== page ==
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As initially stated, despite the similarities discussed, the two short stories are also very different. The first difference one picks out is the general character of the men. One can argue that even though both men had shortcomings, John, in Gilman’s story, appears to care for his wife (Gilman, 15). He is determined to make his wife feel better after the birth of their child. He even agrees to change his normal routine and move houses until his wife feels better. Chopin’s story, however, does not give a soft side to the male character (Chopin, 308). Since the story is told through his disgruntled widow, one can only assume that he was not a good husband.
Secondly, the two stories differ in regards to levels of oppression experienced by the women. The woman in “The Yellow Wallpaper” does not seem stressed or oppressed by her husband or society. This might be due to the fact that she is already suffering from post-partum depression. However, Louise in “The Story of an Hour” is oppressed and this comes out clearly through her reaction to her husband’s death. Whereas “normally” a spouse’s death is sad and heartbreaking, it was relieving for Louise. In fact, she considers herself to be free after his death. She interacts with people better and sees the world in a different light.
It is important to note that the relationship between two women is highlighted in “The Yellow Wallpaper” but not in “The Story of an Hour”. Jane, John’s sister is present when his wife becomes depressed. She becomes a caregiver to her sister-in-law. It is interesting to note that she has some tense moments with her brother over the health of his wife. John believes that since he is a physician, he knows more about his wife’s health than his sister. Interestingly, the main character in the story believes that John and his sister are working together to trap her. This depiction shows the complex relationship between women as depicted by Charlotte. Indeed, whereas Charlotte felt the importance of adding content on the relationship between women, Gilman did not and this can be attributed to their individual biases as writers.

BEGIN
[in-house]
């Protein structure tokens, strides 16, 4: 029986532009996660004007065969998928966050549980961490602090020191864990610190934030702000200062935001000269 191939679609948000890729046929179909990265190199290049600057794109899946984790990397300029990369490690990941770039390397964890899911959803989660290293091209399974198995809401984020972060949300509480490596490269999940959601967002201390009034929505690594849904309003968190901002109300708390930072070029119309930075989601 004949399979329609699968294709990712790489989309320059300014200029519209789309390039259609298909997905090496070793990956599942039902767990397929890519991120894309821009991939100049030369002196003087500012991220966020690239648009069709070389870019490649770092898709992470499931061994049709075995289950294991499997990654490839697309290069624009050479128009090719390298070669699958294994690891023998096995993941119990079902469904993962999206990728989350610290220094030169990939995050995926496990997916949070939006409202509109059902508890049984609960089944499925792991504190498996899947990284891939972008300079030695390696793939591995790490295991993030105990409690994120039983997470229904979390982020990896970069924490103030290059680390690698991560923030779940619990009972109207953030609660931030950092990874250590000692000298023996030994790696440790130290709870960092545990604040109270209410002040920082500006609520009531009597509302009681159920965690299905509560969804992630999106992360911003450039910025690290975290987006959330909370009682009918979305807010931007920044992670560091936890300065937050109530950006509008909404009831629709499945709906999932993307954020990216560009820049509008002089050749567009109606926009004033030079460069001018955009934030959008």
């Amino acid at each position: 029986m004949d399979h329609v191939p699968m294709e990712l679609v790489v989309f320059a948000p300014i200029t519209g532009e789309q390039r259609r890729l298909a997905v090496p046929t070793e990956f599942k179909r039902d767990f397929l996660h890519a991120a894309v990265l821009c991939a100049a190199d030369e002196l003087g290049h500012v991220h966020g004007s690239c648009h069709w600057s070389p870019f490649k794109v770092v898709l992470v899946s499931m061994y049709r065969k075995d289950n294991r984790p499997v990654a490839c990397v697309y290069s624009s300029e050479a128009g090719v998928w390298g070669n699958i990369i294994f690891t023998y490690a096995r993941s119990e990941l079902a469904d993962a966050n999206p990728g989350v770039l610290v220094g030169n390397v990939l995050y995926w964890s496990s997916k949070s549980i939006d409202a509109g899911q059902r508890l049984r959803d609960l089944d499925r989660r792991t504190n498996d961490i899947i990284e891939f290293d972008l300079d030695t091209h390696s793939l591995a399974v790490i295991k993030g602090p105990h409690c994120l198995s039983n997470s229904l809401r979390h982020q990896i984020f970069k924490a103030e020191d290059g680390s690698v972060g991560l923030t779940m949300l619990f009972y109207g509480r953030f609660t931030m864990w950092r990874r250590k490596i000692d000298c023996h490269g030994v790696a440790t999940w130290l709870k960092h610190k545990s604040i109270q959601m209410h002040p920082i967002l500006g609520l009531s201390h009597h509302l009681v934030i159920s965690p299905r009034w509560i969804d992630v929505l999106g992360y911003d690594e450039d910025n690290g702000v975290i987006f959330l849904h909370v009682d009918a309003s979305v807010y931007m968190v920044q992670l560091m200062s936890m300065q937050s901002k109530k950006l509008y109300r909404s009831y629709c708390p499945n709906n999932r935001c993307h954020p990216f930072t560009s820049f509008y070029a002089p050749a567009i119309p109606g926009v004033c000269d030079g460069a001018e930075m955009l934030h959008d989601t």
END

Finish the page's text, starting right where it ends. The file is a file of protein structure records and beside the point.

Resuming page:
In conclusion, the two short stories, “The Yellow Wallpaper” by Charlotte Perkins Gilman and “The Story on an Hour” by Kate Chopin has both similarities and differences. The similarities can be tied to the culture and societal expectations during that era. However, the differences are writer-based, meaning that they are based on the biases of the individual writers. Both stories are impactful in describing how women were treated and perceived in the late 1800s.
Also, both suggest that men in the same era were controlling and would not appreciate their spouses. On the other hand, a key difference between the two stories is the fact that one man is also described as loving due to his ability to care for his wife. The other man, in the “The Story of an Hour,” is not killed off before the reader can get his side of the story.
Chopin, Kate. “The Story of an Hour.” The Norton Introduction to Literature, 10th ed., edited by Alison Booth and Kelly J. Mays, W. W. Norton, 2011, pp. 308-315.
Gilman, Charlotte Perkins. The Charlotte Perkins Gilman Reader: The Yellow Wallpaper, and Other Fiction. Pantheon Books, 1980.
Mugambi, Jouet. Exceptional America: What Divides Americans from the World and from Each Other. University of California Press, 2017.